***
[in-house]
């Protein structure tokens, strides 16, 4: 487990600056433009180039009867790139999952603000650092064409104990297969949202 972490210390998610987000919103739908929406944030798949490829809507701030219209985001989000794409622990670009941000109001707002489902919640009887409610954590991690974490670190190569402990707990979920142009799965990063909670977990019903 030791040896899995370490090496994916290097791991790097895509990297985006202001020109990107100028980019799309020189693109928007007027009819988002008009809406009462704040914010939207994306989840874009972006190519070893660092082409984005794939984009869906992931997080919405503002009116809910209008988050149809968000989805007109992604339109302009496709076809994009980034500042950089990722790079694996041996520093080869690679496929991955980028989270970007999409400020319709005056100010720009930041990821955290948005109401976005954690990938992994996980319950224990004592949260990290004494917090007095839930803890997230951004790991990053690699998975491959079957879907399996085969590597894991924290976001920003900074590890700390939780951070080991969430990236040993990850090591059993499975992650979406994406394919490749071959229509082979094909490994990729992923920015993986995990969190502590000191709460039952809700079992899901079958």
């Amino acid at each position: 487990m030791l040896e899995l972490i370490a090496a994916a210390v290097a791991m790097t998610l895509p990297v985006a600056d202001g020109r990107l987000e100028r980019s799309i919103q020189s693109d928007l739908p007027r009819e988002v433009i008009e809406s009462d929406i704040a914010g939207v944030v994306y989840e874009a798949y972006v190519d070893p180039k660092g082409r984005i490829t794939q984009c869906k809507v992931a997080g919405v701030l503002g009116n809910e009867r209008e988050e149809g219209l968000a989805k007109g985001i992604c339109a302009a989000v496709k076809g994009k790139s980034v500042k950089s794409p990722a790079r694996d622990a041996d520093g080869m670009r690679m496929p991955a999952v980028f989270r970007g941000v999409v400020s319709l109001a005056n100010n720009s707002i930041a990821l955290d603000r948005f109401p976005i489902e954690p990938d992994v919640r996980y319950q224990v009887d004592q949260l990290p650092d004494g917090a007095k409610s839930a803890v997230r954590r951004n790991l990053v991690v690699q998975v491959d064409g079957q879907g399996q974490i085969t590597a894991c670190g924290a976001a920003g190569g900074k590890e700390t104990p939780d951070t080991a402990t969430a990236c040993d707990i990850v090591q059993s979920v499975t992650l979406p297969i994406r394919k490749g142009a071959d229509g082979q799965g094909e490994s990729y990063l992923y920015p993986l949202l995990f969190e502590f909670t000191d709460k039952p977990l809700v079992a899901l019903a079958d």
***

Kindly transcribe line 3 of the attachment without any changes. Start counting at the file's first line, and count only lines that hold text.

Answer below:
């Amino acid at each position: 487990m030791l040896e899995l972490i370490a090496a994916a210390v290097a791991m790097t998610l895509p990297v985006a600056d202001g020109r990107l987000e100028r980019s799309i919103q020189s693109d928007l739908p007027r009819e988002v433009i008009e809406s009462d929406i704040a914010g939207v944030v994306y989840e874009a798949y972006v190519d070893p180039k660092g082409r984005i490829t794939q984009c869906k809507v992931a997080g919405v701030l503002g009116n809910e009867r209008e988050e149809g219209l968000a989805k007109g985001i992604c339109a302009a989000v496709k076809g994009k790139s980034v500042k950089s794409p990722a790079r694996d622990a041996d520093g080869m670009r690679m496929p991955a999952v980028f989270r970007g941000v999409v400020s319709l109001a005056n100010n720009s707002i930041a990821l955290d603000r948005f109401p976005i489902e954690p990938d992994v919640r996980y319950q224990v009887d004592q949260l990290p650092d004494g917090a007095k409610s839930a803890v997230r954590r951004n790991l990053v991690v690699q998975v491959d064409g079957q879907g399996q974490i085969t590597a894991c670190g924290a976001a920003g190569g900074k590890e700390t104990p939780d951070t080991a402990t969430a990236c040993d707990i990850v090591q059993s979920v499975t992650l979406p297969i994406r394919k490749g142009a071959d229509g082979q799965g094909e490994s990729y990063l992923y920015p993986l949202l995990f969190e502590f909670t000191d709460k039952p977990l809700v079992a899901l019903a079958d």